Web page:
05 Apr


Distant Worlds II – More Music from Final Fantasy is the 2nd release in this music CD series. For this sophomore effort, Arnie Roth and the Royal Stockholm Philharmonic Orchestra return for conducting and performance, respectively, with all music originally composed by Nobuo Uematsu.


The album opens with the rendition of the Prelude, the most recognizable series’ tune by far. This rendition sounds fine, but doesn’t carry the weight that I’ve come to expect from Final Fantasy orchestrated performances. It is not a bad track with unskilled performances, but it doesn’t stand out, making it only a fair piece. The choir that enters around 1:30 adds a sense of power to the piece, but they still feel more standard than extraordinary.

Terra’s Theme has all the tools to make a great orchestration, and succeeds rather well. The crescendo at 48 seconds is great stuff indeed, instantly recognizable but elevating the piece enough to be far removed from the standards of video game music. This, plus the fact that not enough pieces from Final Fantasy VI are actually orchestrated, so this is a step in the right direction.

Ronfaure is from Final Fantasy XI, a game I’ve never played but this masterful track makes me want to check this game out. This piece is reminiscent of classic pieces by Rachinimoff or Bizet. The fast rising action and natural grace of the piece do a lot to please, and the rising action at 1:38 is a masterful composition stroke. This is my favorite piece of Distant Worlds II, and I recommend it to anyone doubting the worth of the collection.

A Place to Call Home – Melodies of Life is a fine interpretation of the main theme of the overlooked Final Fantasy IX, complete with new English vocals by concert series’ diva Susan Calloway. She has a higher range than Emiko Shiratori that helps the song to reach a greater audience. The rear orchestrations also benefit the performance, working alongside the performer rather than firmly in the background.

To Zanarkand is a great performance but doesn’t do enough to sound like an orchestration. Fans will enjoy the piece, but it isn’t what you would envision when you think of the Zanarkand theme with a large orchestra. Honestly, it sounds boring and unexciting, not full of the energy that good orchestrations bring. The best pieces are able to sound like something epic, while still recalling the spirit of the original. Distant Worlds’s version doesn’t quite get there.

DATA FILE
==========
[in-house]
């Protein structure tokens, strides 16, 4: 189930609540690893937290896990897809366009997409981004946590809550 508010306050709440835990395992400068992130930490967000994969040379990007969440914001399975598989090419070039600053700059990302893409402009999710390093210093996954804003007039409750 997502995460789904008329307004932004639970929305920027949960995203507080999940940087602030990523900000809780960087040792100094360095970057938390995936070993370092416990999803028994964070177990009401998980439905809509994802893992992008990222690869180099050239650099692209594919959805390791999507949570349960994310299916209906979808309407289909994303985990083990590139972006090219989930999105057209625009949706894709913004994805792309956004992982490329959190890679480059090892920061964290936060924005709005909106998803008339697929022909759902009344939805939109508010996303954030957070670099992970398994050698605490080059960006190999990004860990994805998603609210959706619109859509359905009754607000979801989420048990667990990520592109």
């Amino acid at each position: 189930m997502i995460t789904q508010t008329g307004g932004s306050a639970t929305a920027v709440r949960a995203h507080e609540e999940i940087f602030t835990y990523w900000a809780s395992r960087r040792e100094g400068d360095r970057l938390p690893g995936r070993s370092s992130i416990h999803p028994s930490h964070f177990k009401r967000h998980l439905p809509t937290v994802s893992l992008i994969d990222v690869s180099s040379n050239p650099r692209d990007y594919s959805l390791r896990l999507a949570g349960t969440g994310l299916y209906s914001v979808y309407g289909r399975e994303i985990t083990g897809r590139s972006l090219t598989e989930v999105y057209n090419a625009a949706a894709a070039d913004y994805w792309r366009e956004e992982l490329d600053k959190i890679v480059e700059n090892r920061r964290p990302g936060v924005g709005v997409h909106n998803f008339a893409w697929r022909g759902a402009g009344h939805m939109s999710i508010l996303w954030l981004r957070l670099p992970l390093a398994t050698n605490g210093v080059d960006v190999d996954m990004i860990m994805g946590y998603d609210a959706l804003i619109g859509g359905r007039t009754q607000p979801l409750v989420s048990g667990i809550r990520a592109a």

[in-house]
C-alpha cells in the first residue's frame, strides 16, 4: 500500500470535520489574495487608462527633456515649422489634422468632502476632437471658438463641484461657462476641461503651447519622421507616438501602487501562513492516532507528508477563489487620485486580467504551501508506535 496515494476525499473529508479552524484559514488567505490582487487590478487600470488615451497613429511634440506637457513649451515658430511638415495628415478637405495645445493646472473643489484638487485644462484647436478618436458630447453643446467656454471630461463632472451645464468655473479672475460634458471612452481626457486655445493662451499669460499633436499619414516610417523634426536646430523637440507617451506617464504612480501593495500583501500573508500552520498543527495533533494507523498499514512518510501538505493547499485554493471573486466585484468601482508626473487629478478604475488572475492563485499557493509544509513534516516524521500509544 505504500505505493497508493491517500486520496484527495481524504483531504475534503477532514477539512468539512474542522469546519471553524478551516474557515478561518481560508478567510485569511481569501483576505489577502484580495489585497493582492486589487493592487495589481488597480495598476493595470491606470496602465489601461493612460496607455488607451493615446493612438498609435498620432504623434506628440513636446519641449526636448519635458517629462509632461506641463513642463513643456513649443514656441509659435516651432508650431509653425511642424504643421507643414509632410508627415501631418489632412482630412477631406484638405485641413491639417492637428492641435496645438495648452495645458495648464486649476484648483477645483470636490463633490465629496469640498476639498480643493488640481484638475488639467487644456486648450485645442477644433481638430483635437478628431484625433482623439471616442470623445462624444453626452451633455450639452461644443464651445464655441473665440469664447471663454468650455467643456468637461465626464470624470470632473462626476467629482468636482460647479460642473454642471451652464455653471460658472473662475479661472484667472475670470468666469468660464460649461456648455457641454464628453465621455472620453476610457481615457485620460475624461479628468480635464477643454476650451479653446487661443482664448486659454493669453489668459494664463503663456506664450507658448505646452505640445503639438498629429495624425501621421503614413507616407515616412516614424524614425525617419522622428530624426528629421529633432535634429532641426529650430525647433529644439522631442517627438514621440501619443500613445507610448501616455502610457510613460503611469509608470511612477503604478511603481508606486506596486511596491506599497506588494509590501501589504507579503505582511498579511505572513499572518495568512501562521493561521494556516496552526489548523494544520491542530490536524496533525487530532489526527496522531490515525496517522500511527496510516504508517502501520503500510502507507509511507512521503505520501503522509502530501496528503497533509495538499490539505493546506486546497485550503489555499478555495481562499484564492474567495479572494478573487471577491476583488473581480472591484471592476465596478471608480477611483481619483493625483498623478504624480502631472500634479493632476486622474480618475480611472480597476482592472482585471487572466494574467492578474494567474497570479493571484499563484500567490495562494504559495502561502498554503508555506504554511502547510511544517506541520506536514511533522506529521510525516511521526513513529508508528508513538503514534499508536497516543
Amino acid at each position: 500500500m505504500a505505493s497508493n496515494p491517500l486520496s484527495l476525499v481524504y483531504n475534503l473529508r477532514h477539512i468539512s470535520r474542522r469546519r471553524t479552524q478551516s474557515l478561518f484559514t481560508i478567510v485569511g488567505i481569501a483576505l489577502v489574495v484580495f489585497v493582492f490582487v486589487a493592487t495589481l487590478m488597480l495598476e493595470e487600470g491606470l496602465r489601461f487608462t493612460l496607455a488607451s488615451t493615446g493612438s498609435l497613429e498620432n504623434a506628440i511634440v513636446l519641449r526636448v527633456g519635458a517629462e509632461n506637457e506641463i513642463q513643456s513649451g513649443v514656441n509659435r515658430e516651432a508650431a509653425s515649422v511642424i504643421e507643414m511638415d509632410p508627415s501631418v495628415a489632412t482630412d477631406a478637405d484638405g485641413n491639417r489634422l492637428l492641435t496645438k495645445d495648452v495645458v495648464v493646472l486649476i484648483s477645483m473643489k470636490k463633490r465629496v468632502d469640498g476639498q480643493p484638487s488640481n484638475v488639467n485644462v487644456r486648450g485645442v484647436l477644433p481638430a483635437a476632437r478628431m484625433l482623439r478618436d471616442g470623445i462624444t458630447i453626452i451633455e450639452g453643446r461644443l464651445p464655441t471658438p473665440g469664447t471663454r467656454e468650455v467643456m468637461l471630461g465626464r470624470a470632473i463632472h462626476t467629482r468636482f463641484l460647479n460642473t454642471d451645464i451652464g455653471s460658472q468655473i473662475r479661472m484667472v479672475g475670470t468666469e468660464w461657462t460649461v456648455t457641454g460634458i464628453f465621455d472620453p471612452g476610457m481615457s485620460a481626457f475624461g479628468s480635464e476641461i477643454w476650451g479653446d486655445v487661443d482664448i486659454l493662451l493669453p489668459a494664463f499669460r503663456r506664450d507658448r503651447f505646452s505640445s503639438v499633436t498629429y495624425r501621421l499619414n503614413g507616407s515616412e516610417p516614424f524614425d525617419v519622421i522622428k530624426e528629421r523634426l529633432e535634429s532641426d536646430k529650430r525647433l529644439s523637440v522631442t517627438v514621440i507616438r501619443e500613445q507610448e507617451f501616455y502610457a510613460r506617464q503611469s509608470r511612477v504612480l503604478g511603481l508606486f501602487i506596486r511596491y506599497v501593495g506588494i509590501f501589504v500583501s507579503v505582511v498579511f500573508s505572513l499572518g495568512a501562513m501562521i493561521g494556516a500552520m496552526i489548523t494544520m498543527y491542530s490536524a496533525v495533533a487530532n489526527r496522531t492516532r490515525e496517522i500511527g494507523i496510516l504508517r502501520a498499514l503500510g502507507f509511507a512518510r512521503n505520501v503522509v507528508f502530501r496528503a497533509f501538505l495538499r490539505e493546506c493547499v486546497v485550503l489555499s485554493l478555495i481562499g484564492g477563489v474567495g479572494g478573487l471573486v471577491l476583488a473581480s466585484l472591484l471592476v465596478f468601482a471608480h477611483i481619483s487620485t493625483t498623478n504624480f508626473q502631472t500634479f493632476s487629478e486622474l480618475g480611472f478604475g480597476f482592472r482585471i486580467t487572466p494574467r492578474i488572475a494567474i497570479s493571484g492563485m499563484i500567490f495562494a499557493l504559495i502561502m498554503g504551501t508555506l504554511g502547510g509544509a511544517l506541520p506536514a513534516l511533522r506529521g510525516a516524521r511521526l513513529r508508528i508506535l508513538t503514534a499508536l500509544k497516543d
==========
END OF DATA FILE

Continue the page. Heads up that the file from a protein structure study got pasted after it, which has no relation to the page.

The Man with the Machine Gun was the most unusual performance on this collection, but not in a good way. This is because it sounds so similar to the Fithos Final Fantasy VIII orchestrated album that I thought it was a clerical error initially. Further examination showed the differences, but they aren’t vast and do little to make this version stand out. If you like previous versions, you’ll like this. Just don’t expect anything amazing.

Dancing Mad was the most anticipated track of the album, much as it had been on the original Black Mages metal album of 2003. The consensus on that version was that despite its inconsistency, it was quite powerful and a fitting tribute to the madness of the song. The Distant Worlds II rendition isn’t nearly as engaging, to the point that it feels quite by the numbers. The early choral chanting is epic enough, but its lack of energy throughout the piece begins by the 2:30 minute mark. Given the large amount of chanting involved in this piece, I would think that the choir could have experimented a bit with highs and lows. In this case, their performance is just boring.

The classical overtures of the 4-minute mark are the highlight of the performance and properly reflect the lulling nature of that phase of the confrontation with the final boss. It fits the original’s somber nature perfectly. Unfortunately, the good quickly leads to bad with the time of 6:40, which is the blandest performance of the final boss flair that I’ve ever heard. This part of Dancing Mad is meant to accelerate with power and energy; here it just sounds like the performer is off-key and slow on the uptake. The power of the piece just isn’t there, severely hurting it overall. If you can’t get the epic nature of the finale even close, what is your purpose?


Distant Worlds II is an average follow-up to the superlative first collection, and feels more like an unnecessary successor than the next great collection of orchestrated video game music. Most of the album sounds just fine and I naturally recommend it for VGM diehards. Just don’t expect it to blow you away.